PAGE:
Including:

January

President Donald Trump is sworn in as the most charismatic, intelligent and honest president in history, according to his inauguration speech. President Putin hails him as a visionary and good friend to Russia.

February

A leaked intelligence report revels that Donald Trump and Hillary Clinton were having an affair during the presidential campaign. Trump makes a categorical denial and accuses the media of inventing false news. Hillary Clinton says she didn’t know that Trump was Republican and that everyone is entitled to be forgiven for an honest mistake. Bill Clinton refuses to comment.

March

President Trump announces that a wall will be built on the border with Canada to prevent Americans escaping northwards.

Paula Hawkins releases her follow-up novel to The Girl on the Train entitled Another Girl on Another Train.

The UK trigger Article 50 of the Lisbon Treaty confirming withdrawal from the EU.

April

The Canadian Government offers to pay for the wall.

Another Girl reaches number one in the bestsellers. At number two is A Girl on a Train.

Ireland, Denmark, Poland, Holland and Belgium invoke Article 50.

May

President Trump agrees to Canada’s offer. Canada point out that the offer was made on 1st April and was meant as a joke. Trump asks the CIA to provide a detailed briefing on the subject of jokes.

The remaining EU members except France and Germany invoke Article 50.

Leicester City, Sunderland and Hull City are relegated from the Premier League. Manchester United and Manchester City share the title. Dagenham and Redbridge both win the FA Cup.

June

Work on the Mexican wall is delayed because of a labour shortage.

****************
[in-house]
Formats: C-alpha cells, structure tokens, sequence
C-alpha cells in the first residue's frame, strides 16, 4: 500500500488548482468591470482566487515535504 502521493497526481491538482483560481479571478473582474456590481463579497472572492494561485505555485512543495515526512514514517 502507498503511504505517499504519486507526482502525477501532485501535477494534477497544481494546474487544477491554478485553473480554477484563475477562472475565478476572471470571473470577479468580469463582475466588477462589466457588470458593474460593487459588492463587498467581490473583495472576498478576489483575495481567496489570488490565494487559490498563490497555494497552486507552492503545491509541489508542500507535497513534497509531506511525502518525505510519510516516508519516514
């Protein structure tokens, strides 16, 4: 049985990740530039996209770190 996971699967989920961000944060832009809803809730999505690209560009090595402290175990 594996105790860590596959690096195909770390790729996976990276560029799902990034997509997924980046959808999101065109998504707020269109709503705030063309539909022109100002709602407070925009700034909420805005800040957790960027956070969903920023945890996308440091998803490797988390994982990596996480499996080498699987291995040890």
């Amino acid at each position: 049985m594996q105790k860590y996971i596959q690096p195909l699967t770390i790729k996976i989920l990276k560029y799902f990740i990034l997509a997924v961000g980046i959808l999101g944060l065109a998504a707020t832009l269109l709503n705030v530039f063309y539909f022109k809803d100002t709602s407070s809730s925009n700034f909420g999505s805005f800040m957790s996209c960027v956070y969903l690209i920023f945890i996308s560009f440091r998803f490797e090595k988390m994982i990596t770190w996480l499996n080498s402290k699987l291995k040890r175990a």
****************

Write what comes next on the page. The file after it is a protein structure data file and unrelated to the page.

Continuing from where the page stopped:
France and Germany invoke Article 50, meaning that the UK has nothing left to leave. Teresa May holds a snap referendum which votes to stay in the EU now that Britain is the only remaining member.

July

Trump meets Putin in Moscow. Both men hail a new era of cooperation. Putin promises not to invade anywhere west of Germany.

August

The European Parliament is relocated to Milton Keynes now that Britain is the only member. UKIP change their name to EUPIP and Nigel Farage is elected President of Europe.

September

Britain agree to re-admit all the previous members to the EU, apart from France.

October

Putin visits Trump in Washington. The two men decide to swap jobs for a year in the interests of better understanding.

November

Civil unrest in Russia results in Putin returning to Russia.

December

Civil unrest in the US greets Trump’s return from Russia where a week long celebration is held.

Nigel Farage renames the European Union as the British Empire. India, Canada, South Africa, Australia and the West Indies are admitted.

Christmas is moved to July in order to relieve the backlog of undelivered parcels caused by Amazon’s drone pilots going on strike.

You thought 2016 was bad?

Happy New Year

Violence